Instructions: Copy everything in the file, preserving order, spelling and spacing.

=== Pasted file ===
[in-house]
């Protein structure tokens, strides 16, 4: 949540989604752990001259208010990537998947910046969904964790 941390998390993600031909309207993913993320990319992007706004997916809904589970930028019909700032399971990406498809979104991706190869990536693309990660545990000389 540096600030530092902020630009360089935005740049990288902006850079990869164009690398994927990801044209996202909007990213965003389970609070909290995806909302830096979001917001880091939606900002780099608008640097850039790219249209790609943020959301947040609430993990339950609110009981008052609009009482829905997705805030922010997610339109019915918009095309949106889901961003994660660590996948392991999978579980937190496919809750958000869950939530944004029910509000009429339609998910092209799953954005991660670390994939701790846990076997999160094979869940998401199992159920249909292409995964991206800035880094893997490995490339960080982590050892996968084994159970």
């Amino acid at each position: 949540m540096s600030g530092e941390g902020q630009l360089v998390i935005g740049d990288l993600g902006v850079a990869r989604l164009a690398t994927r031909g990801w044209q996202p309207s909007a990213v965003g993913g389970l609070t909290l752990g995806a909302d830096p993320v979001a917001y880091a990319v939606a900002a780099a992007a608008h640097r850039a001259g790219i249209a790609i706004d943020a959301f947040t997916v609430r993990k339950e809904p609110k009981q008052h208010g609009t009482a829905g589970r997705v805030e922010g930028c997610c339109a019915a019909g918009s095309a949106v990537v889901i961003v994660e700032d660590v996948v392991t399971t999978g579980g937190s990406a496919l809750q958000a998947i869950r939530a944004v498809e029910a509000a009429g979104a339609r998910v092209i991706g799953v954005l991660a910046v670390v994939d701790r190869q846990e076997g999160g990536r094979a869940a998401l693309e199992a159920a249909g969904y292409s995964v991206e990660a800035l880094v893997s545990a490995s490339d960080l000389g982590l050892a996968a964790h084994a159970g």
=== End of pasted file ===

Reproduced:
[in-house]
């Protein structure tokens, strides 16, 4: 949540989604752990001259208010990537998947910046969904964790 941390998390993600031909309207993913993320990319992007706004997916809904589970930028019909700032399971990406498809979104991706190869990536693309990660545990000389 540096600030530092902020630009360089935005740049990288902006850079990869164009690398994927990801044209996202909007990213965003389970609070909290995806909302830096979001917001880091939606900002780099608008640097850039790219249209790609943020959301947040609430993990339950609110009981008052609009009482829905997705805030922010997610339109019915918009095309949106889901961003994660660590996948392991999978579980937190496919809750958000869950939530944004029910509000009429339609998910092209799953954005991660670390994939701790846990076997999160094979869940998401199992159920249909292409995964991206800035880094893997490995490339960080982590050892996968084994159970």
């Amino acid at each position: 949540m540096s600030g530092e941390g902020q630009l360089v998390i935005g740049d990288l993600g902006v850079a990869r989604l164009a690398t994927r031909g990801w044209q996202p309207s909007a990213v965003g993913g389970l609070t909290l752990g995806a909302d830096p993320v979001a917001y880091a990319v939606a900002a780099a992007a608008h640097r850039a001259g790219i249209a790609i706004d943020a959301f947040t997916v609430r993990k339950e809904p609110k009981q008052h208010g609009t009482a829905g589970r997705v805030e922010g930028c997610c339109a019915a019909g918009s095309a949106v990537v889901i961003v994660e700032d660590v996948v392991t399971t999978g579980g937190s990406a496919l809750q958000a998947i869950r939530a944004v498809e029910a509000a009429g979104a339609r998910v092209i991706g799953v954005l991660a910046v670390v994939d701790r190869q846990e076997g999160g990536r094979a869940a998401l693309e199992a159920a249909g969904y292409s995964v991206e990660a800035l880094v893997s545990a490995s490339d960080l000389g982590l050892a996968a964790h084994a159970g």